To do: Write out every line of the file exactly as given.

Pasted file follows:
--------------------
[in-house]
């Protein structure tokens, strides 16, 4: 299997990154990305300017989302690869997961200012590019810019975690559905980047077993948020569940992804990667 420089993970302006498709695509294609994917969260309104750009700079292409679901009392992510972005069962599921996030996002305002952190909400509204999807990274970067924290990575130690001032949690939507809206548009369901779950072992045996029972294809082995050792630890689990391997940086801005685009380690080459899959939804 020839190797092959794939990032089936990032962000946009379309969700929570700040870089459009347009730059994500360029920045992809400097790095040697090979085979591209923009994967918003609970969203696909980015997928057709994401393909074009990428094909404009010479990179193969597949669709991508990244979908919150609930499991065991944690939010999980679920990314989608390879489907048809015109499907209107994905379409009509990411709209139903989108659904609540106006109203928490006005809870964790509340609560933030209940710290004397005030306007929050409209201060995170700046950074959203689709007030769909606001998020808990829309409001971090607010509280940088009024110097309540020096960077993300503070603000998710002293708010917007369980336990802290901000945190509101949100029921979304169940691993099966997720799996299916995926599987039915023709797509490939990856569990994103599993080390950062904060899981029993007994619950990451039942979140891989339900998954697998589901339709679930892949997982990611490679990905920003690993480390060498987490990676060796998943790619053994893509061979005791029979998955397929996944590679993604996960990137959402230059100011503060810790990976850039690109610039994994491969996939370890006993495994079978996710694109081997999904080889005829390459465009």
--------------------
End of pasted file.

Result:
[in-house]
């Protein structure tokens, strides 16, 4: 299997990154990305300017989302690869997961200012590019810019975690559905980047077993948020569940992804990667 420089993970302006498709695509294609994917969260309104750009700079292409679901009392992510972005069962599921996030996002305002952190909400509204999807990274970067924290990575130690001032949690939507809206548009369901779950072992045996029972294809082995050792630890689990391997940086801005685009380690080459899959939804 020839190797092959794939990032089936990032962000946009379309969700929570700040870089459009347009730059994500360029920045992809400097790095040697090979085979591209923009994967918003609970969203696909980015997928057709994401393909074009990428094909404009010479990179193969597949669709991508990244979908919150609930499991065991944690939010999980679920990314989608390879489907048809015109499907209107994905379409009509990411709209139903989108659904609540106006109203928490006005809870964790509340609560933030209940710290004397005030306007929050409209201060995170700046950074959203689709007030769909606001998020808990829309409001971090607010509280940088009024110097309540020096960077993300503070603000998710002293708010917007369980336990802290901000945190509101949100029921979304169940691993099966997720799996299916995926599987039915023709797509490939990856569990994103599993080390950062904060899981029993007994619950990451039942979140891989339900998954697998589901339709679930892949997982990611490679990905920003690993480390060498987490990676060796998943790619053994893509061979005791029979998955397929996944590679993604996960990137959402230059100011503060810790990976850039690109610039994994491969996939370890006993495994079978996710694109081997999904080889005829390459465009």